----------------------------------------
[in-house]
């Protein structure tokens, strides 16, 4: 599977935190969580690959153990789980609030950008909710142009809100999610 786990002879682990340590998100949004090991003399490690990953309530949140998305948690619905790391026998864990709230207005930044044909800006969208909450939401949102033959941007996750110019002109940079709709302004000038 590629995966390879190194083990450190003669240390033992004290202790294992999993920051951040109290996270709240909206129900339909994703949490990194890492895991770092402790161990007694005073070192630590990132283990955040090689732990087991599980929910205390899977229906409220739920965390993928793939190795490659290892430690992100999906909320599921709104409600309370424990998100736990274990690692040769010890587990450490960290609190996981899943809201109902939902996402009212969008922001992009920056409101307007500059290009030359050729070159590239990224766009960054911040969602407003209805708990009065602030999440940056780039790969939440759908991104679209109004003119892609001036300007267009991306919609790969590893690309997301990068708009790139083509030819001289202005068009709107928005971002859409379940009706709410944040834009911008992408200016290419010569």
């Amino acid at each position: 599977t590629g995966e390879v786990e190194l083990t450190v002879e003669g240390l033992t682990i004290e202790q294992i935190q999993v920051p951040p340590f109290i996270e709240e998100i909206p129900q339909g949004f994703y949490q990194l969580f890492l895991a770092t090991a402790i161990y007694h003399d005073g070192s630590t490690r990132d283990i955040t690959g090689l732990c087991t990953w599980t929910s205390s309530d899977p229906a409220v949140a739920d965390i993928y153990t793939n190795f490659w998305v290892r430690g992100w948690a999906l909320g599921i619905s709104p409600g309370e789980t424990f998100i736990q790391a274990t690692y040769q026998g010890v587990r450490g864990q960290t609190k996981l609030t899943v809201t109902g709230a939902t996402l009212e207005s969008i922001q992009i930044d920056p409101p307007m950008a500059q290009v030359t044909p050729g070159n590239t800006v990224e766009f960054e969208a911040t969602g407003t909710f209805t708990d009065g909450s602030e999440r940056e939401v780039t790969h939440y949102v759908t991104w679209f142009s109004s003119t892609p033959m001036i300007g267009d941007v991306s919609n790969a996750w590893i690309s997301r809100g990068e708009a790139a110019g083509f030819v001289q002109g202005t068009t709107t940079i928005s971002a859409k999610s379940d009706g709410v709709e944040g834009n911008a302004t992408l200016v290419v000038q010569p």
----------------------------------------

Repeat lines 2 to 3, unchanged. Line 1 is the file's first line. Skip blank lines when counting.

């Protein structure tokens, strides 16, 4: 599977935190969580690959153990789980609030950008909710142009809100999610 786990002879682990340590998100949004090991003399490690990953309530949140998305948690619905790391026998864990709230207005930044044909800006969208909450939401949102033959941007996750110019002109940079709709302004000038 590629995966390879190194083990450190003669240390033992004290202790294992999993920051951040109290996270709240909206129900339909994703949490990194890492895991770092402790161990007694005073070192630590990132283990955040090689732990087991599980929910205390899977229906409220739920965390993928793939190795490659290892430690992100999906909320599921709104409600309370424990998100736990274990690692040769010890587990450490960290609190996981899943809201109902939902996402009212969008922001992009920056409101307007500059290009030359050729070159590239990224766009960054911040969602407003209805708990009065602030999440940056780039790969939440759908991104679209109004003119892609001036300007267009991306919609790969590893690309997301990068708009790139083509030819001289202005068009709107928005971002859409379940009706709410944040834009911008992408200016290419010569």
């Amino acid at each position: 599977t590629g995966e390879v786990e190194l083990t450190v002879e003669g240390l033992t682990i004290e202790q294992i935190q999993v920051p951040p340590f109290i996270e709240e998100i909206p129900q339909g949004f994703y949490q990194l969580f890492l895991a770092t090991a402790i161990y007694h003399d005073g070192s630590t490690r990132d283990i955040t690959g090689l732990c087991t990953w599980t929910s205390s309530d899977p229906a409220v949140a739920d965390i993928y153990t793939n190795f490659w998305v290892r430690g992100w948690a999906l909320g599921i619905s709104p409600g309370e789980t424990f998100i736990q790391a274990t690692y040769q026998g010890v587990r450490g864990q960290t609190k996981l609030t899943v809201t109902g709230a939902t996402l009212e207005s969008i922001q992009i930044d920056p409101p307007m950008a500059q290009v030359t044909p050729g070159n590239t800006v990224e766009f960054e969208a911040t969602g407003t909710f209805t708990d009065g909450s602030e999440r940056e939401v780039t790969h939440y949102v759908t991104w679209f142009s109004s003119t892609p033959m001036i300007g267009d941007v991306s919609n790969a996750w590893i690309s997301r809100g990068e708009a790139a110019g083509f030819v001289q002109g202005t068009t709107t940079i928005s971002a859409k999610s379940d009706g709410v709709e944040g834009n911008a302004t992408l200016v290419v000038q010569p």